Tyler dodged a murder charge by confessing to strong-arm robbery. He spent a few weeks at the Lincoln Hills School, a fenced-in reformatory for 230 boys, in Irma, Wisconsin, but was transferred out after he fought with other inmates, made threats to kill his uncle, and was caught hiding a list of explosive materials in his cell.
Tyler’s chances that he’d have a normal, peaceful life, lived freely among others, declined further after the results came back from a clinical test meant to determine whether he might be a budding psychopath. Throughout the U.S. prison system, this fearsome label—the word psychopath literally means “diseased mind”—distinguishes the most hard-bitten predators, those least likely to benefit from therapy and most likely to commit new crimes. Canadian psychologist Robert Hare, a prominent authority in criminal psychology, says psychopaths make up barely one percent of the U.S. population, yet account for as much as 50 percent of violent crime.
The test given to Tyler was a juvenile version of the widely used Psychopathy Checklist, which Hare designed more than 30 years ago. It rated Tyler on a range of noxious traits common to adult psychopaths, including egocentricity, grandiosity, pathological lying, lack of remorse, lack of empathy, and “a parasitical lifestyle.” He scored high across the board.
In the past few decades, an increasing amount of research and popular books on psychopaths, including Hare’s bestselling trade books, have supported the notion that some people are simply hardwired to do evil. Brain-scan analyses have detected both anatomical and physiological differences believed to contribute to cruel behavior. Clinical trials have found evidence of “callous and unemotional” tendencies, considered potential precursors to psychopathy, in children as young as 5. Through it all, Hollywood has churned out new contributions to a mini-genre of films about “bad-seed,” havoc-wreaking children born to well-meaning parents.
Does such villainy really occur? The idea, at least, is that it does exist in a wide variety of cultures. In one oft-cited report, the Harvard researcher Jane Murphy noted that Inuits living near the Bering Strait have a special word (kunlangeta) for “a man who . . . repeatedly lies and cheats and steals things and . . . does not pay attention to reprimands.” When she asked what might become of such a person, she was told that “somebody would have pushed him off the ice when nobody else was looking.”
Tyler’s diagnosis might easily have led him to be pushed off the metaphorical ice—segregating him from other inmates, preventing his parole, and predicting an inevitable spiral of defiance and punishment—except he got lucky. His warden transferred him to the Mendota Juvenile Treatment Center in Madison, Wisconsin, a last resort for the state’s most violent and emotionally disturbed youth. The year was 1996, and the program was just a year old.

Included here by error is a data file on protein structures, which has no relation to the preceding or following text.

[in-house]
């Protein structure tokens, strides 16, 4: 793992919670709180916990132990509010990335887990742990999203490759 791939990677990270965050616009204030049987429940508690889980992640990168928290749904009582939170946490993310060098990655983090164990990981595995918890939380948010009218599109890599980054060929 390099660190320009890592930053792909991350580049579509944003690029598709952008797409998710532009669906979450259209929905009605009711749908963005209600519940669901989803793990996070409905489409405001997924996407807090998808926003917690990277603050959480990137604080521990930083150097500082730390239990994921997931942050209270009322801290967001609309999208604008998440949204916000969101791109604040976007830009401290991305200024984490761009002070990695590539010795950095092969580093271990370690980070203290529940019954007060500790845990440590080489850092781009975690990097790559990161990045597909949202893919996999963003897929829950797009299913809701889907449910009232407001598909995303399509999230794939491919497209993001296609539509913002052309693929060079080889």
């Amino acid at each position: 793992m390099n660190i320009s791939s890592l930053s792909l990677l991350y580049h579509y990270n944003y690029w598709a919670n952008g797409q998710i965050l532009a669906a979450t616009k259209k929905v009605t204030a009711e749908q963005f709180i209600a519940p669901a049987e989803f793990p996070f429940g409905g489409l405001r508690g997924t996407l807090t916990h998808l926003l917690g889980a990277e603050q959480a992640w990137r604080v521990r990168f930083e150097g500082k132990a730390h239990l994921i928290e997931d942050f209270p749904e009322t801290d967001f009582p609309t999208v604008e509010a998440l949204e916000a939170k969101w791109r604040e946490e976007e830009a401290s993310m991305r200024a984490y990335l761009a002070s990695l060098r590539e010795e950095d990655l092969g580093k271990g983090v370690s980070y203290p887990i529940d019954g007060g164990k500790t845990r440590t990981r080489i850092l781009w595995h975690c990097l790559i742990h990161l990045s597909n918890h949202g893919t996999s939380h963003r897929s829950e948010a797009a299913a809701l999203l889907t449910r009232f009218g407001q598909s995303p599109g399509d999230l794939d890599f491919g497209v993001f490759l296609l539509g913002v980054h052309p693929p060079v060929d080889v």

Sixteen years later, the 29-bed center remains rare, if not unique, among juvenile prisons in two outstanding ways. Located next to a state mental hospital, it’s run by shrinks, not wardens, and its continuing existence is assured by uncommon peer-reviewed research, including the striking finding that it’s reduced new violent offenses by 50 percent. “They’ve attracted a lot of interest and excitement after decades of people saying that nothing can be done for this population,” says University of Wisconsin–Madison psychologist Joseph Newman, a leading expert in the field.
To be sure, this isn’t a population that readily attracts sympathy, much less taxpayer dollars. Over the years, roughly half of the center’s inmates, all boys between the ages of 12 and 17, landed there after killing or seriously injuring people: stabbing, shooting, or breaking bones. Most began their criminal careers long before they’d reached their teens. All have scored high for psychopathic traits. Two raped their own grandmothers. Several set cats on fire. Asked to describe the most exciting thing he’d ever done, one boy could barely stop laughing long enough to tell his therapist how, at the age of 13, he’d poured lighter fluid on a stranger’s leg and then tossed a lit match, burning the man badly enough to require a month in a hospital.
On Tyler’s arrival at Mendota, he was assigned one of its standard, single-occupancy cells, with a steel door, a narrow window, and a mattress on the floor. Those quarters contrasted with a comparatively luxurious standard of daily care—costing roughly double the average rate among mainstream youth-detention centers—an expense owing mainly to the center’s high staff-to-inmate ratio. That unusual proportion allows for several exceptional benefits, including large doses of one-on-one and group therapy, and two hours of daily supervised recreation for every inmate on reasonably good behavior. Yet another rare advantage is a full-time, on-site psychiatrist, who meets individually with inmates and prescribes and monitors medications. Most of Mendota’s wards take one or more psychiatric drug, from mood stabilizers to stimulants for attention deficit/hyperactivity disorder (AD/HD), to medications for anxiety and insomnia. Perhaps most important, though, Mendota’s high staff-to-inmate ratio means that its employees have the time, energy, and mandate to create personal bonds with the boys behind bars.
Through the years, the Mendota center has preserved its high standards, despite severe fiscal pressures on Wisconsin’s state budget. That commitment has made it one of America’s boldest investments in defiance of biological determinism.